I was raised as a Catholic. I went to catholic school. My uncle was, and still is, a missionary. He went to South America to save the souls of the Native Americans who, I was told, would suffer eternal damnation unless converted to Christianity. I was taught that Hinduism was a religion of polytheism, idolatry and superstition and that there was no place in heaven for Hindus. This was the Catholicism of my childhood; it remains the Catholicism of today. In 1994, Pope John Paul II issued a statement, "The Coming of the Third Millennium" (Google "Tertio Millenio Adveniente"). He said, "The Asia Synod [meeting of the clergy] will deal with the challenge for evangelization posed by the encounter with ancient religions such as Buddhism and Hinduism. While expressing esteem for the elements of truth in these religions, the Church must make it clear that Christ is the one mediator between God and man and the sole Redeemer of humanity."
This is a statement that neither Buddha, nor Krishna, nor Rama, is equal to Jesus. This is a statement of exclusivism, the position that mine is the only way. If this is my firm belief, how then can I be really tolerant and accepting of you if you follow another way? Such intolerance is going to end up causing conflict, division, disharmony and poor communication.
It's a big business: The global missionary business is huge, perhaps the largest business in the world. Not only the Catholic Church, but also various Protestant organizations have set aside billions of dollars to convert non-Christians to Christianity. They have trained thousands of workers, formed various plans of evangelization and conversion and targeted certain communities for that express purpose. This multi-national conversion business is not like a multinational economic business. It is not fair and open. It is not a dialogue or a discussion. It is about one religion triumphing over all the other religions. It is about making all the members of humanity follow one religion, persuading them to give up and, usually, to denigrate the religion they previously followed.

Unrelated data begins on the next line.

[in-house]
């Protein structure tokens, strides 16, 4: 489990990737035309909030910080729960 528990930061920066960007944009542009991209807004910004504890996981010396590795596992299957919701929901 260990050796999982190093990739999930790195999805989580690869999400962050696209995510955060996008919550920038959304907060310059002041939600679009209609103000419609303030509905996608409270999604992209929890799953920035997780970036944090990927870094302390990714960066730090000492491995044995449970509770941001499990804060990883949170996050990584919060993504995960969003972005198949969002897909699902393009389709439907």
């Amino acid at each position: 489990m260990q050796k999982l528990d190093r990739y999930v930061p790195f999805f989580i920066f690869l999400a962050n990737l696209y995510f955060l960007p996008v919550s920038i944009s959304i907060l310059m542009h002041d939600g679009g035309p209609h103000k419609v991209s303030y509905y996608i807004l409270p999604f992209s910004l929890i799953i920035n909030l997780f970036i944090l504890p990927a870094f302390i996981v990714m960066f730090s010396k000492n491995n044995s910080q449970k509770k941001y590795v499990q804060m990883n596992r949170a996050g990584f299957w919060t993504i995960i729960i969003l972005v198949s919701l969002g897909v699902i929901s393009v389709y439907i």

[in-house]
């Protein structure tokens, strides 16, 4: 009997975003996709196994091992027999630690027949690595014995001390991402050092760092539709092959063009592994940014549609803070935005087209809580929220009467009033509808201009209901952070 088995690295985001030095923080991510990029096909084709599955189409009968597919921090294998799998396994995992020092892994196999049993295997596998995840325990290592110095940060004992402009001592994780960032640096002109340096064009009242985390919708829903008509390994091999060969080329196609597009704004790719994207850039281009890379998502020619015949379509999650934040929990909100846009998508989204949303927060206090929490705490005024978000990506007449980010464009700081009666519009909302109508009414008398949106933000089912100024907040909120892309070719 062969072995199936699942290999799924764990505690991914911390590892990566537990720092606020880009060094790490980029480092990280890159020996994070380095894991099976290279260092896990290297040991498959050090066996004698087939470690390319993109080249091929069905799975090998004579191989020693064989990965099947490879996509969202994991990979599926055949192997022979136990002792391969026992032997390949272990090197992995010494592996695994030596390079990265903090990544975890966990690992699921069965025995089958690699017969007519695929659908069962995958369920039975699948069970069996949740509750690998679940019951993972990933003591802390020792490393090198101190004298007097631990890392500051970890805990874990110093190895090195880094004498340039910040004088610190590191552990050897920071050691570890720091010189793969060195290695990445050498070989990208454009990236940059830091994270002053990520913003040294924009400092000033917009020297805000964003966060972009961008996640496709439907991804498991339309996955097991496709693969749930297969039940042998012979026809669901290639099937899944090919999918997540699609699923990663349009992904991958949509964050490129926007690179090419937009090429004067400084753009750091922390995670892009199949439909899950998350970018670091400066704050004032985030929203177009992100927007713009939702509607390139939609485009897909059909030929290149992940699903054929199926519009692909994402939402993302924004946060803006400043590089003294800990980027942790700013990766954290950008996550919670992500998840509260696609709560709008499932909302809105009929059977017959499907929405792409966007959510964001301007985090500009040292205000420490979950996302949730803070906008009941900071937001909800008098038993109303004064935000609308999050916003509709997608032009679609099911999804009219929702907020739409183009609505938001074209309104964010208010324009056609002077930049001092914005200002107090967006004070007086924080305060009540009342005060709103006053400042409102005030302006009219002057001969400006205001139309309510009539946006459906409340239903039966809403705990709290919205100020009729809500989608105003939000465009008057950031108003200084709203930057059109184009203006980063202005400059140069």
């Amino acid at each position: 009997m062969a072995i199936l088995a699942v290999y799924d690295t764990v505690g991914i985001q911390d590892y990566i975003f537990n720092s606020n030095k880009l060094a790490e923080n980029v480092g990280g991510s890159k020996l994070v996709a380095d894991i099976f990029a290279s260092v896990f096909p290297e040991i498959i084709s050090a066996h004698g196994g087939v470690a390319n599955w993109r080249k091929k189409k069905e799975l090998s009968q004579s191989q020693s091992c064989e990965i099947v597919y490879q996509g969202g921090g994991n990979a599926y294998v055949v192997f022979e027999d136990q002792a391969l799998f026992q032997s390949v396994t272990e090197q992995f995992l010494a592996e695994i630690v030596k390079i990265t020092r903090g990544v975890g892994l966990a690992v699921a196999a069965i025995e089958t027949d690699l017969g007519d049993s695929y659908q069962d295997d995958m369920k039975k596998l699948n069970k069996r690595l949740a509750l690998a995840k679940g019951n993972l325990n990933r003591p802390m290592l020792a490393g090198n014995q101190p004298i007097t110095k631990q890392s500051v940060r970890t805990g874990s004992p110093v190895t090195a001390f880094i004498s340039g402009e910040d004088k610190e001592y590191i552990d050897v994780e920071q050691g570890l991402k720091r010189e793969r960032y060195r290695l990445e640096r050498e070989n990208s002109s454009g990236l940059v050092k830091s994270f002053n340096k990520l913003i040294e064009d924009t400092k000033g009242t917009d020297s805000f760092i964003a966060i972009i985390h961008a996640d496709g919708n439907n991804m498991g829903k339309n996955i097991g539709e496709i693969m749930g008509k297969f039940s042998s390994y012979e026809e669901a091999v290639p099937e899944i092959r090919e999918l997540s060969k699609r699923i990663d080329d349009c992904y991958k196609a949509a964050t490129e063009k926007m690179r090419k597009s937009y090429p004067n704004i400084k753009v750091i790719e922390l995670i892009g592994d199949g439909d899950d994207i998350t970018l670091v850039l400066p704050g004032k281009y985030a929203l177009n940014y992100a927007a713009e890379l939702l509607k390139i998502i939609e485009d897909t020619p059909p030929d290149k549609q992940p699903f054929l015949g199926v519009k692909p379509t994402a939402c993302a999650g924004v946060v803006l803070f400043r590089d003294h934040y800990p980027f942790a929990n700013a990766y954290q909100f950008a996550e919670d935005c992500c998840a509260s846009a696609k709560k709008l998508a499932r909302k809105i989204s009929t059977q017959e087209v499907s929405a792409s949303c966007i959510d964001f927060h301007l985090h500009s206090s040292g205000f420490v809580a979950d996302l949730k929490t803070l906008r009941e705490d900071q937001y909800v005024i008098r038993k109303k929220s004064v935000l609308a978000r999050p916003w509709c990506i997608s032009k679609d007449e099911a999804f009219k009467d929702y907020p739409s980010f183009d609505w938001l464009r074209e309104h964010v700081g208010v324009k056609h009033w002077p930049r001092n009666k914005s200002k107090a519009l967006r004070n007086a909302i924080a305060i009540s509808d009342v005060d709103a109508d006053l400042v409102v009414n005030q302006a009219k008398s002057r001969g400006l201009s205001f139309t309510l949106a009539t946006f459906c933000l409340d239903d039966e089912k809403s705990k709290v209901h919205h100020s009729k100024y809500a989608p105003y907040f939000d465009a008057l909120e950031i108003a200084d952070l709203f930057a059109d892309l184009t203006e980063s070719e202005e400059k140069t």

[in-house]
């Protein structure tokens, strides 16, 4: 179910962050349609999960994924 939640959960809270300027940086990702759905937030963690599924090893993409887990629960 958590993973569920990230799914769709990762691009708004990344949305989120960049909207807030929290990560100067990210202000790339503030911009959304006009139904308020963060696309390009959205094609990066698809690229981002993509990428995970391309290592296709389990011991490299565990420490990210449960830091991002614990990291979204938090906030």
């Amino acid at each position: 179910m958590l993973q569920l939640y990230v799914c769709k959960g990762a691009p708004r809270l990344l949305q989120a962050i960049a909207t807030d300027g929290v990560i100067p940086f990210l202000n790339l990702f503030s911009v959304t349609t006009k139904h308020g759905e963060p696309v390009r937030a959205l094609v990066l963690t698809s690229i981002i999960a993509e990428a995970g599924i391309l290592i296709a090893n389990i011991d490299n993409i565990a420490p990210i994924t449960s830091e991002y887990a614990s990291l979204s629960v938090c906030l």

The conversion business is especially big in India, because India is the largest non-Christian country in the world where missionaries have the freedom to act and to proselytize. Islamic countries, such as Pakistan and Bangladesh, do not allow such missionary activity at all. Saudi Arabia will not allow even a Bible or a picture of Jesus in the country. Nor does China allow such wide-scale missionary activities. India, because of its openness and tolerance, has become the target.
Recent newspapers have reported that one missionary was killed in India [by Hindus], which is unfortunate. But in that same week, fifty Christians were massacred in Indonesia by Muslims. Religious violence is endemic worldwide, and Christians are not always the victims. For centuries, Hindus in India have been routinely killed for their religion. In Kashmir a number of Hindus were recently massacred. But in the Western media, the death of Hindus for their religion has never constituted a story.
Missionary activity has a bloody history of genocide on every continent of the world, as colonial interests used force and persuasion to bring about conversion. We are told that we should forget all about that, even though it has only been a generation or two since the colonial era. But we cannot forget so easily, because the very religious groups that performed these atrocious acts have not yet apologized. Christians in America have made some apologies for what they did to the Native Americans. But, so far, there have been no apologies to Hindus. If the missionaries want us to believe that they have changed their ways and are now purely nonviolent and charitable, then why do they not at least apologize for what they did in the past?